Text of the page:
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In the courtroom, there are 70 desks equipped with beyerdynamic Revoluto microphone units; public gallery audio comes via a Renkus-Heinz mini line array, while each of the 47 judges’ seats has a KEF ceiling speaker overhead


Judging rights

A revamp of the technical infrastructure at the European Court of Human Rights called for an audio solution that was both intelligible and intelligent – and an innovative approach was chosen, writes James McGrath

AT THE EUROPEAN Court of Human Rights (ECHR), cases are heard by 47 judges – one for each of the member states of the Council of Europe – when proceedings within the national justice system have been exhausted. Within six months of the final domestic court decision, an application can be made to the ECHR. Cases that filter through

the system and eventually reach the courtroom (a single case can last several hours) involve the applicant, their counsel and representatives of the country concerned; and, with the judges also primed for engagement, up to six languages can be spoken in any one hearing. When the court renovated its technical infrastructure in

the summer of 2011, audio quality at the facility had to be second to none for intelligibility, and an efficient means of translating the different languages was key. The new solution also had to meet the ever-improving technical standards imposed on the court, which public- service institutions like the ECHR are expected to implement. “We had to improve the

system for two main reasons,” states Alain Mielle, head of the multimedia and computer section (directorate of logistics) at the Council of Europe, which runs the ECHR. “The intelligibility of the previous system was sometimes poor, but we also had to increase the number of outputs. We

are now required to supply feeds for additional record keeping, for the internet and for a large room in the basement, where members of the public who cannot fit into the courtroom can watch proceedings on screens.”

AUDIBLE HEARINGS Wanting to create an innovative solution for the court, Mielle, along with Frank Kolb, technician at the ECHR, enlisted the support of business manager Franck Rohm and his team from Strasbourg-based integrator Axians, as well as Alain Diab from fellow French integration company TechniDream.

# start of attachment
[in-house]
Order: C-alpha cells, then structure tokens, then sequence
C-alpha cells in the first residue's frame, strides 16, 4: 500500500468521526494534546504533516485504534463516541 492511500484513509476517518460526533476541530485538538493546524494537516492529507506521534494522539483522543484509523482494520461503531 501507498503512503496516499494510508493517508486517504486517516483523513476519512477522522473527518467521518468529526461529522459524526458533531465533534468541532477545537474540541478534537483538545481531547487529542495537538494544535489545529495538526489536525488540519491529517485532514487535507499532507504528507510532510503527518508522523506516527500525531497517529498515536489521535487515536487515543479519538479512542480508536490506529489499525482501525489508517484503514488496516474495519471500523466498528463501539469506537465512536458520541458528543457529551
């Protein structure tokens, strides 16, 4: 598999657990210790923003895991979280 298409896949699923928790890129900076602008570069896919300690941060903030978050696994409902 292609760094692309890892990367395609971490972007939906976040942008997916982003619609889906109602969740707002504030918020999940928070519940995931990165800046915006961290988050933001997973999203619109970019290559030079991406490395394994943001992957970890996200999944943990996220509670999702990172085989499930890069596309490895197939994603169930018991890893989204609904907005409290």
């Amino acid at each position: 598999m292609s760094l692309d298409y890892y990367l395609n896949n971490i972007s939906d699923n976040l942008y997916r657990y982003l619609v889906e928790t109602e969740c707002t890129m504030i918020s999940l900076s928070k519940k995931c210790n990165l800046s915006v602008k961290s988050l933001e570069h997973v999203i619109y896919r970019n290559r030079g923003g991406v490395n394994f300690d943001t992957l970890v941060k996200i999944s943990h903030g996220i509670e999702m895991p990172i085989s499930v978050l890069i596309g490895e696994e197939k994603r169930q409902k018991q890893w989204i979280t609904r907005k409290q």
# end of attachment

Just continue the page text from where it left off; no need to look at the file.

With some cases streamed

live and also broadcast for television it was important

that anyone speaking in a hearing could be clearly seen as well as heard. This meant the desk microphones would need to be visually unobtrusive. To achieve this, Mielle and his team opted for 70 beyerdynamic Revoluto MPR 211 horizontal desktop microphone units. These each contain 17 capsules, managed by DSP to optimise audio quality irrespective of the distance or angle of the sound source. To convey court

proceedings to the public gallery, it was necessary to provide a loudspeaker system with suitable coverage. The teams opted for two Renkus-Heinz IC8 mini line arrays, flown side-by-side from the ceiling.

The selection of speakers

 Axians designs, installs, maintains and operates information systems and communications for voice, data and image

 It is one of six core brands of VINCI Energies, which is a network of 1,500 close-knit business units

 Axians has office locations in the Netherlands, Germany, France, Belgium, the UK and Switzerland

to serve the judges was a more complex matter: Mielle and his team wanted the decision-makers to be completely comfortable in their acoustic setting, so they could give their full concentration to court proceedings. It was therefore decided to install a total of 49 KEF in-ceiling speakers, situated above the judges’ seats. Through the use of a Crestron control system, once a judge begins to speak, his or her KEF speaker and the two neighbouring speakers are muted, lessening the distraction of sound. To manage the audio signals and distribute sound around the court, the team opted to equip the control room with two Yamaha

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